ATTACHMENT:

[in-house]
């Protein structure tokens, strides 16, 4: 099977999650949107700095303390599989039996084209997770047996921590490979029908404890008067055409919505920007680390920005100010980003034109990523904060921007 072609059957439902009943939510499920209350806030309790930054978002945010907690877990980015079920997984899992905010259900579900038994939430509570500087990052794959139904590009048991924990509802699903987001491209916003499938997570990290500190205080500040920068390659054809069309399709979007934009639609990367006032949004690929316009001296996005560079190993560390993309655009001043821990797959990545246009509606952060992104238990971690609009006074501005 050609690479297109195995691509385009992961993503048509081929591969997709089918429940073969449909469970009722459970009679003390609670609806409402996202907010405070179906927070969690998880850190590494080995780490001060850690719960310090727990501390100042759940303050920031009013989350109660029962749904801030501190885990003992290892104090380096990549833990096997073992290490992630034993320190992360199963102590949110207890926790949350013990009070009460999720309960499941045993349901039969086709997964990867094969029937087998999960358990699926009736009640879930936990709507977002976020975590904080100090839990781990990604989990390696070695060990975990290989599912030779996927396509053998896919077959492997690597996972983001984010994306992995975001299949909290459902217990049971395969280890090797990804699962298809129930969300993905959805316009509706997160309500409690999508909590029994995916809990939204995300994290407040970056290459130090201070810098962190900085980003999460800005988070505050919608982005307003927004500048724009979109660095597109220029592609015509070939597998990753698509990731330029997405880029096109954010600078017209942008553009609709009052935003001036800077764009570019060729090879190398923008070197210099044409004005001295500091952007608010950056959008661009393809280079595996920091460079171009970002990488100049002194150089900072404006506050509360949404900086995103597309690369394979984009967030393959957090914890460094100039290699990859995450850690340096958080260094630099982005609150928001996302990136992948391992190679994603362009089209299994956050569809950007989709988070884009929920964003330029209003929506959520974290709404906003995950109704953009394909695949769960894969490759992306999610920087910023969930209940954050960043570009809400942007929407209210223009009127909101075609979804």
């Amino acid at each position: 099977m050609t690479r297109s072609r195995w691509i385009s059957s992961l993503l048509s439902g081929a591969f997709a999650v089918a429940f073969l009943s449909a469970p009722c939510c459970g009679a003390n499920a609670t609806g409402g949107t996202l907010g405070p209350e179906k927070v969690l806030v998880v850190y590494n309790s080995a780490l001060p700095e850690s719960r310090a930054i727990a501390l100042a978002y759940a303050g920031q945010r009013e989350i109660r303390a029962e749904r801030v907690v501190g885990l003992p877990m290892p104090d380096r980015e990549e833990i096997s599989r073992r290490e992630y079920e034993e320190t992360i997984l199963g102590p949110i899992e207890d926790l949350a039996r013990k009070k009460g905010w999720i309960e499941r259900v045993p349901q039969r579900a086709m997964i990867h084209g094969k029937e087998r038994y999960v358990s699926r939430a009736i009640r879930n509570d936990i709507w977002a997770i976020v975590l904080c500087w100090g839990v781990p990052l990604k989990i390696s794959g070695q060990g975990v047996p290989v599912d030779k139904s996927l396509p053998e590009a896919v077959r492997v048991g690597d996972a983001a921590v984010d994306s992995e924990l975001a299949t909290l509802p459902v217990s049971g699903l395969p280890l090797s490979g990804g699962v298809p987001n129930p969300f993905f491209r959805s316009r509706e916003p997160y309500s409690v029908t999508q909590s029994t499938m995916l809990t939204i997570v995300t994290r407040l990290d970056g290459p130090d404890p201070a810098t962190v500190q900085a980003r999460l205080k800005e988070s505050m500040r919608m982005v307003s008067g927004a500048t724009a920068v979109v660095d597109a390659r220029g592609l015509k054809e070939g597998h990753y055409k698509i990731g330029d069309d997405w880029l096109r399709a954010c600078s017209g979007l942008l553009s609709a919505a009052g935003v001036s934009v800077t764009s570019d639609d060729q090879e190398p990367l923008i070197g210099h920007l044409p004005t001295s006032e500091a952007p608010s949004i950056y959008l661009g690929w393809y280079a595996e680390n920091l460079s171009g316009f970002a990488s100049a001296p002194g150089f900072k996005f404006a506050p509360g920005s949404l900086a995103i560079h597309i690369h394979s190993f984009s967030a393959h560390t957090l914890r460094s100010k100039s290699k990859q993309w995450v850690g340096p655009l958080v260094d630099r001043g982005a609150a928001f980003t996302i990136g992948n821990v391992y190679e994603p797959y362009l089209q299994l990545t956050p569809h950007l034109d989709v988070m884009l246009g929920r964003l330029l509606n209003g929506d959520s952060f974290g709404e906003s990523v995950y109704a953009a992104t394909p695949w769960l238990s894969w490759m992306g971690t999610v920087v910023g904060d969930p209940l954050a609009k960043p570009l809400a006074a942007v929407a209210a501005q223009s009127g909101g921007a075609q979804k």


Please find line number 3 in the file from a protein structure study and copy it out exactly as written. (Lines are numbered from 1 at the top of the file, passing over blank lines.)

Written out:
């Amino acid at each position: 099977m050609t690479r297109s072609r195995w691509i385009s059957s992961l993503l048509s439902g081929a591969f997709a999650v089918a429940f073969l009943s449909a469970p009722c939510c459970g009679a003390n499920a609670t609806g409402g949107t996202l907010g405070p209350e179906k927070v969690l806030v998880v850190y590494n309790s080995a780490l001060p700095e850690s719960r310090a930054i727990a501390l100042a978002y759940a303050g920031q945010r009013e989350i109660r303390a029962e749904r801030v907690v501190g885990l003992p877990m290892p104090d380096r980015e990549e833990i096997s599989r073992r290490e992630y079920e034993e320190t992360i997984l199963g102590p949110i899992e207890d926790l949350a039996r013990k009070k009460g905010w999720i309960e499941r259900v045993p349901q039969r579900a086709m997964i990867h084209g094969k029937e087998r038994y999960v358990s699926r939430a009736i009640r879930n509570d936990i709507w977002a997770i976020v975590l904080c500087w100090g839990v781990p990052l990604k989990i390696s794959g070695q060990g975990v047996p290989v599912d030779k139904s996927l396509p053998e590009a896919v077959r492997v048991g690597d996972a983001a921590v984010d994306s992995e924990l975001a299949t909290l509802p459902v217990s049971g699903l395969p280890l090797s490979g990804g699962v298809p987001n129930p969300f993905f491209r959805s316009r509706e916003p997160y309500s409690v029908t999508q909590s029994t499938m995916l809990t939204i997570v995300t994290r407040l990290d970056g290459p130090d404890p201070a810098t962190v500190q900085a980003r999460l205080k800005e988070s505050m500040r919608m982005v307003s008067g927004a500048t724009a920068v979109v660095d597109a390659r220029g592609l015509k054809e070939g597998h990753y055409k698509i990731g330029d069309d997405w880029l096109r399709a954010c600078s017209g979007l942008l553009s609709a919505a009052g935003v001036s934009v800077t764009s570019d639609d060729q090879e190398p990367l923008i070197g210099h920007l044409p004005t001295s006032e500091a952007p608010s949004i950056y959008l661009g690929w393809y280079a595996e680390n920091l460079s171009g316009f970002a990488s100049a001296p002194g150089f900072k996005f404006a506050p509360g920005s949404l900086a995103i560079h597309i690369h394979s190993f984009s967030a393959h560390t957090l914890r460094s100010k100039s290699k990859q993309w995450v850690g340096p655009l958080v260094d630099r001043g982005a609150a928001f980003t996302i990136g992948n821990v391992y190679e994603p797959y362009l089209q299994l990545t956050p569809h950007l034109d989709v988070m884009l246009g929920r964003l330029l509606n209003g929506d959520s952060f974290g709404e906003s990523v995950y109704a953009a992104t394909p695949w769960l238990s894969w490759m992306g971690t999610v920087v910023g904060d969930p209940l954050a609009k960043p570009l809400a006074a942007v929407a209210a501005q223009s009127g909101g921007a075609q979804k």